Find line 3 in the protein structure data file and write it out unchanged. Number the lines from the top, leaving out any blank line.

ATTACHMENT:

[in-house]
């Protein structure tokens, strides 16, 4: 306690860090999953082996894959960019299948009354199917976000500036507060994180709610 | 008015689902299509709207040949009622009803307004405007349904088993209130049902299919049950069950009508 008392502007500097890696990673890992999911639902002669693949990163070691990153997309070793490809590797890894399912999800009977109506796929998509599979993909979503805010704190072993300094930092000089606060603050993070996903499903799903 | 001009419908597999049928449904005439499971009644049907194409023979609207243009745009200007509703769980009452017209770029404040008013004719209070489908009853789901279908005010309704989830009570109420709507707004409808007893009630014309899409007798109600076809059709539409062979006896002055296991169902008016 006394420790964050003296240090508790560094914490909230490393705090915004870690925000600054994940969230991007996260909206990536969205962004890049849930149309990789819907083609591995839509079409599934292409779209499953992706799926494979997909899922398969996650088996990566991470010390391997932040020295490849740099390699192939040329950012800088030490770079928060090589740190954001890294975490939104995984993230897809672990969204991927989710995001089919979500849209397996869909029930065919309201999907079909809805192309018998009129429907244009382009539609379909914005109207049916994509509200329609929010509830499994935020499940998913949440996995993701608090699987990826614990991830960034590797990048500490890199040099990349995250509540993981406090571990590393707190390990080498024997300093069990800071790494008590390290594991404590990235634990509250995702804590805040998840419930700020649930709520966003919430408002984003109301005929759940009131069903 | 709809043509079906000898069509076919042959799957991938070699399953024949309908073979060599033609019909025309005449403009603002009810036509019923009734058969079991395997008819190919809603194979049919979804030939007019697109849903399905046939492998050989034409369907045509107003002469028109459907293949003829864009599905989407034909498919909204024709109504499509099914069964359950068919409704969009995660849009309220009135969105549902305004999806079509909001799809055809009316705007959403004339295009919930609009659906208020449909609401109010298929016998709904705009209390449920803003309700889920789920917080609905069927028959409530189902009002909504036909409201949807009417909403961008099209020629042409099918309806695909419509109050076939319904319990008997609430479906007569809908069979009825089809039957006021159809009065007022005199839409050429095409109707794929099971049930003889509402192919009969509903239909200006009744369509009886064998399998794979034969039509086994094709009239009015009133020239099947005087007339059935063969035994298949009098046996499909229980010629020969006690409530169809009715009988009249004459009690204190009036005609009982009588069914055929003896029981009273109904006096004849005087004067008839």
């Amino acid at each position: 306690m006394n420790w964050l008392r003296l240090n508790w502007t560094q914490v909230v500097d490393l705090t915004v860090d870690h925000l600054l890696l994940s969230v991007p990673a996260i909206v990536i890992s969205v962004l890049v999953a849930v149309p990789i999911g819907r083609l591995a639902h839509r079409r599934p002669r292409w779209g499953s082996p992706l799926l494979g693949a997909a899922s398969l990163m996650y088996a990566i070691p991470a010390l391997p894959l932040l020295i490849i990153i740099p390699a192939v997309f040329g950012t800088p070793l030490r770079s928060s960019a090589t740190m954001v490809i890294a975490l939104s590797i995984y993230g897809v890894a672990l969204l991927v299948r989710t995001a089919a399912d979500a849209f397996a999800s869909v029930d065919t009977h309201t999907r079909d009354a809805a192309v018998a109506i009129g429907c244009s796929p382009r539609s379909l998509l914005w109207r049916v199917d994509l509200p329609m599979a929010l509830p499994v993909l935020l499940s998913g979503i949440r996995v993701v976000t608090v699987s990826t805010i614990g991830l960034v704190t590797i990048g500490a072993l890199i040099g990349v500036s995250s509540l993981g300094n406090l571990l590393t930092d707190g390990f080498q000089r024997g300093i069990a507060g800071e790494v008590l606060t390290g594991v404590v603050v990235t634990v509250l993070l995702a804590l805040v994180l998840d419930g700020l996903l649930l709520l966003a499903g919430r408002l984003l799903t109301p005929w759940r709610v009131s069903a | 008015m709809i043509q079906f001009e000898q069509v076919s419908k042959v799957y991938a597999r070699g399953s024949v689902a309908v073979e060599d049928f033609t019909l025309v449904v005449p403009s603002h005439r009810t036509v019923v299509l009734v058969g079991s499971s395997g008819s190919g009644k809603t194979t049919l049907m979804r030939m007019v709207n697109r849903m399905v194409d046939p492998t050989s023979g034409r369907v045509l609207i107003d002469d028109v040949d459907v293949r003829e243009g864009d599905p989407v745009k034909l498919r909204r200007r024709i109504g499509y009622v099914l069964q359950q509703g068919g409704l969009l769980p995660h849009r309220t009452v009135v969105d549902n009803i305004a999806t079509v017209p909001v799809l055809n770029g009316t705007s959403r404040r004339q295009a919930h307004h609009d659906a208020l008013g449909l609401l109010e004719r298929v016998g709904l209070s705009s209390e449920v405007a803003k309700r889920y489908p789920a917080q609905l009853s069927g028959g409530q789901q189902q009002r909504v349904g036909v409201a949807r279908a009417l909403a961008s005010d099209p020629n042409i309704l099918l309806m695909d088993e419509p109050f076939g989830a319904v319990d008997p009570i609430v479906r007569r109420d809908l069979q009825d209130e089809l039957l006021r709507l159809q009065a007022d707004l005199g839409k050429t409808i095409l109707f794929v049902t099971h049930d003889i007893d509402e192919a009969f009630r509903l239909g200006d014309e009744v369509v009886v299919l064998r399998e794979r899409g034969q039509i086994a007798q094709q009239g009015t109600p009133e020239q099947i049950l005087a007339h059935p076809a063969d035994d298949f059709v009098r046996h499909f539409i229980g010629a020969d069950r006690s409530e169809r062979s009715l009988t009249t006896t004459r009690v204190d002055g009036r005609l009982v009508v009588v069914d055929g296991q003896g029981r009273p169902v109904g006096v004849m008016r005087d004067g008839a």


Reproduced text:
């Amino acid at each position: 306690m006394n420790w964050l008392r003296l240090n508790w502007t560094q914490v909230v500097d490393l705090t915004v860090d870690h925000l600054l890696l994940s969230v991007p990673a996260i909206v990536i890992s969205v962004l890049v999953a849930v149309p990789i999911g819907r083609l591995a639902h839509r079409r599934p002669r292409w779209g499953s082996p992706l799926l494979g693949a997909a899922s398969l990163m996650y088996a990566i070691p991470a010390l391997p894959l932040l020295i490849i990153i740099p390699a192939v997309f040329g950012t800088p070793l030490r770079s928060s960019a090589t740190m954001v490809i890294a975490l939104s590797i995984y993230g897809v890894a672990l969204l991927v299948r989710t995001a089919a399912d979500a849209f397996a999800s869909v029930d065919t009977h309201t999907r079909d009354a809805a192309v018998a109506i009129g429907c244009s796929p382009r539609s379909l998509l914005w109207r049916v199917d994509l509200p329609m599979a929010l509830p499994v993909l935020l499940s998913g979503i949440r996995v993701v976000t608090v699987s990826t805010i614990g991830l960034v704190t590797i990048g500490a072993l890199i040099g990349v500036s995250s509540l993981g300094n406090l571990l590393t930092d707190g390990f080498q000089r024997g300093i069990a507060g800071e790494v008590l606060t390290g594991v404590v603050v990235t634990v509250l993070l995702a804590l805040v994180l998840d419930g700020l996903l649930l709520l966003a499903g919430r408002l984003l799903t109301p005929w759940r709610v009131s069903a | 008015m709809i043509q079906f001009e000898q069509v076919s419908k042959v799957y991938a597999r070699g399953s024949v689902a309908v073979e060599d049928f033609t019909l025309v449904v005449p403009s603002h005439r009810t036509v019923v299509l009734v058969g079991s499971s395997g008819s190919g009644k809603t194979t049919l049907m979804r030939m007019v709207n697109r849903m399905v194409d046939p492998t050989s023979g034409r369907v045509l609207i107003d002469d028109v040949d459907v293949r003829e243009g864009d599905p989407v745009k034909l498919r909204r200007r024709i109504g499509y009622v099914l069964q359950q509703g068919g409704l969009l769980p995660h849009r309220t009452v009135v969105d549902n009803i305004a999806t079509v017209p909001v799809l055809n770029g009316t705007s959403r404040r004339q295009a919930h307004h609009d659906a208020l008013g449909l609401l109010e004719r298929v016998g709904l209070s705009s209390e449920v405007a803003k309700r889920y489908p789920a917080q609905l009853s069927g028959g409530q789901q189902q009002r909504v349904g036909v409201a949807r279908a009417l909403a961008s005010d099209p020629n042409i309704l099918l309806m695909d088993e419509p109050f076939g989830a319904v319990d008997p009570i609430v479906r007569r109420d809908l069979q009825d209130e089809l039957l006021r709507l159809q009065a007022d707004l005199g839409k050429t409808i095409l109707f794929v049902t099971h049930d003889i007893d509402e192919a009969f009630r509903l239909g200006d014309e009744v369509v009886v299919l064998r399998e794979r899409g034969q039509i086994a007798q094709q009239g009015t109600p009133e020239q099947i049950l005087a007339h059935p076809a063969d035994d298949f059709v009098r046996h499909f539409i229980g010629a020969d069950r006690s409530e169809r062979s009715l009988t009249t006896t004459r009690v204190d002055g009036r005609l009982v009508v009588v069914d055929g296991q003896g029981r009273p169902v109904g006096v004849m008016r005087d004067g008839a």